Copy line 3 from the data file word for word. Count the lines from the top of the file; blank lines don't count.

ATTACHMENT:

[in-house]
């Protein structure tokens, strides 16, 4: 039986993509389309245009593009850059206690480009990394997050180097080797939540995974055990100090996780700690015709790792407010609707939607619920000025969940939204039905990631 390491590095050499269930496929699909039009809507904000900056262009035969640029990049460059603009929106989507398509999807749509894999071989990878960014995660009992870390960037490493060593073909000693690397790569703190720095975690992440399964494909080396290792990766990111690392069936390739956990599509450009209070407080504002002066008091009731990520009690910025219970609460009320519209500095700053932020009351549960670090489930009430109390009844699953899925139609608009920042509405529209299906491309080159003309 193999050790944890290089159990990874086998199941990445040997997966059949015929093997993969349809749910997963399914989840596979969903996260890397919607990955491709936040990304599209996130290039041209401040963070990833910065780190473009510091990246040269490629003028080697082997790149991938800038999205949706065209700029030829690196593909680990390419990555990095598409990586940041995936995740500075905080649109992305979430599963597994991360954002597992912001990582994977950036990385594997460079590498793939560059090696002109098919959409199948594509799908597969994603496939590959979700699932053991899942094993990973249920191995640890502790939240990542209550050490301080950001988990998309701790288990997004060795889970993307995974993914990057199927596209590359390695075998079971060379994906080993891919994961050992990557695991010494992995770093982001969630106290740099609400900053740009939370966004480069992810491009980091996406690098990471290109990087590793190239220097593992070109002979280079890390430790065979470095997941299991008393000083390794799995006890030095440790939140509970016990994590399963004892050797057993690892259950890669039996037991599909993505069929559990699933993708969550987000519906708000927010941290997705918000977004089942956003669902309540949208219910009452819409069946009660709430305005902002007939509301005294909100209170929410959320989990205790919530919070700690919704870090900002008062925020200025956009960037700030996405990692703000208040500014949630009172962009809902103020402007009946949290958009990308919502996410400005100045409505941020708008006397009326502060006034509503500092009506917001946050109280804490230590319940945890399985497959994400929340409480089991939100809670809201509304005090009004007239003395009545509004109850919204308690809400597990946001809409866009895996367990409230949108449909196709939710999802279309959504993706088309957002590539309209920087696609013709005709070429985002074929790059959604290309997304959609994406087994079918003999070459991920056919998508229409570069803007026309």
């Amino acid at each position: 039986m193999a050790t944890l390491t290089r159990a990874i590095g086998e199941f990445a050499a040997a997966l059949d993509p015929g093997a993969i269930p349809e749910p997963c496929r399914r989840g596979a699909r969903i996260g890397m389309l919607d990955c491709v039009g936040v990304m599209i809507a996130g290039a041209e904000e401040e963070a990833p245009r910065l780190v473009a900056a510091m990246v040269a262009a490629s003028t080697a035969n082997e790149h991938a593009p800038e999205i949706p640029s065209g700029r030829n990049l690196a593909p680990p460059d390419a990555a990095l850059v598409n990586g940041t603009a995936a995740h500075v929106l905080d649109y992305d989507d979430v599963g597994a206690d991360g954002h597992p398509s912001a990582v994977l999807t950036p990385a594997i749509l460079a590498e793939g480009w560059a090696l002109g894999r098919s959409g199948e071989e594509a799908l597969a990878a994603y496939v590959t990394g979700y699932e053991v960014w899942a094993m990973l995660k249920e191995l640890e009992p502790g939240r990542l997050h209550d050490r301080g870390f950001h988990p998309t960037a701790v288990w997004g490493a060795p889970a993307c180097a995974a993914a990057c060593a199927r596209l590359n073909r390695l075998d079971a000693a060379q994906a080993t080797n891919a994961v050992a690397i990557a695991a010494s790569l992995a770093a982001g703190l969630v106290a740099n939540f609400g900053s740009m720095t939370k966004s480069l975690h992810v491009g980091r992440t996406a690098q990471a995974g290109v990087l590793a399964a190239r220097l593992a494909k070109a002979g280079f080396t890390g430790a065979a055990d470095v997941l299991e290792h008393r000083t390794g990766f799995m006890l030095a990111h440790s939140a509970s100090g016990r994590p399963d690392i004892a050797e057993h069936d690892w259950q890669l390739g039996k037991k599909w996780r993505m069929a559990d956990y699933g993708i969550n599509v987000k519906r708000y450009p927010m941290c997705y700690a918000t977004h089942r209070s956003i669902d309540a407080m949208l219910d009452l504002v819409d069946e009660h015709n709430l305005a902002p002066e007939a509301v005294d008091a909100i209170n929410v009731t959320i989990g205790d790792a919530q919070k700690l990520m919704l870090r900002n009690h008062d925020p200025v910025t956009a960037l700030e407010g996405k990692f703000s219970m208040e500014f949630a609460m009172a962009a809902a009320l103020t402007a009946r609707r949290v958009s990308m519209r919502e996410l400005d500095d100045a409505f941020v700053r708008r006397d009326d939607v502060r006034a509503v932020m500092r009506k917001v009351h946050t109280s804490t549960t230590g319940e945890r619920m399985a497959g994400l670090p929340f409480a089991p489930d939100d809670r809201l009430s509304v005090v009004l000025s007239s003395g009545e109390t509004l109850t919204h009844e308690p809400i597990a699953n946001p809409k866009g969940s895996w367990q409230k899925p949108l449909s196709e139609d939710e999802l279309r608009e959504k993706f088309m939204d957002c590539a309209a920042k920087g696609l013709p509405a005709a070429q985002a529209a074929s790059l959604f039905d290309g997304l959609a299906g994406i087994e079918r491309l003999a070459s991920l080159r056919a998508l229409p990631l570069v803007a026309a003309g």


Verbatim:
């Amino acid at each position: 039986m193999a050790t944890l390491t290089r159990a990874i590095g086998e199941f990445a050499a040997a997966l059949d993509p015929g093997a993969i269930p349809e749910p997963c496929r399914r989840g596979a699909r969903i996260g890397m389309l919607d990955c491709v039009g936040v990304m599209i809507a996130g290039a041209e904000e401040e963070a990833p245009r910065l780190v473009a900056a510091m990246v040269a262009a490629s003028t080697a035969n082997e790149h991938a593009p800038e999205i949706p640029s065209g700029r030829n990049l690196a593909p680990p460059d390419a990555a990095l850059v598409n990586g940041t603009a995936a995740h500075v929106l905080d649109y992305d989507d979430v599963g597994a206690d991360g954002h597992p398509s912001a990582v994977l999807t950036p990385a594997i749509l460079a590498e793939g480009w560059a090696l002109g894999r098919s959409g199948e071989e594509a799908l597969a990878a994603y496939v590959t990394g979700y699932e053991v960014w899942a094993m990973l995660k249920e191995l640890e009992p502790g939240r990542l997050h209550d050490r301080g870390f950001h988990p998309t960037a701790v288990w997004g490493a060795p889970a993307c180097a995974a993914a990057c060593a199927r596209l590359n073909r390695l075998d079971a000693a060379q994906a080993t080797n891919a994961v050992a690397i990557a695991a010494s790569l992995a770093a982001g703190l969630v106290a740099n939540f609400g900053s740009m720095t939370k966004s480069l975690h992810v491009g980091r992440t996406a690098q990471a995974g290109v990087l590793a399964a190239r220097l593992a494909k070109a002979g280079f080396t890390g430790a065979a055990d470095v997941l299991e290792h008393r000083t390794g990766f799995m006890l030095a990111h440790s939140a509970s100090g016990r994590p399963d690392i004892a050797e057993h069936d690892w259950q890669l390739g039996k037991k599909w996780r993505m069929a559990d956990y699933g993708i969550n599509v987000k519906r708000y450009p927010m941290c997705y700690a918000t977004h089942r209070s956003i669902d309540a407080m949208l219910d009452l504002v819409d069946e009660h015709n709430l305005a902002p002066e007939a509301v005294d008091a909100i209170n929410v009731t959320i989990g205790d790792a919530q919070k700690l990520m919704l870090r900002n009690h008062d925020p200025v910025t956009a960037l700030e407010g996405k990692f703000s219970m208040e500014f949630a609460m009172a962009a809902a009320l103020t402007a009946r609707r949290v958009s990308m519209r919502e996410l400005d500095d100045a409505f941020v700053r708008r006397d009326d939607v502060r006034a509503v932020m500092r009506k917001v009351h946050t109280s804490t549960t230590g319940e945890r619920m399985a497959g994400l670090p929340f409480a089991p489930d939100d809670r809201l009430s509304v005090v009004l000025s007239s003395g009545e109390t509004l109850t919204h009844e308690p809400i597990a699953n946001p809409k866009g969940s895996w367990q409230k899925p949108l449909s196709e139609d939710e999802l279309r608009e959504k993706f088309m939204d957002c590539a309209a920042k920087g696609l013709p509405a005709a070429q985002a529209a074929s790059l959604f039905d290309g997304l959609a299906g994406i087994e079918r491309l003999a070459s991920l080159r056919a998508l229409p990631l570069v803007a026309a003309g």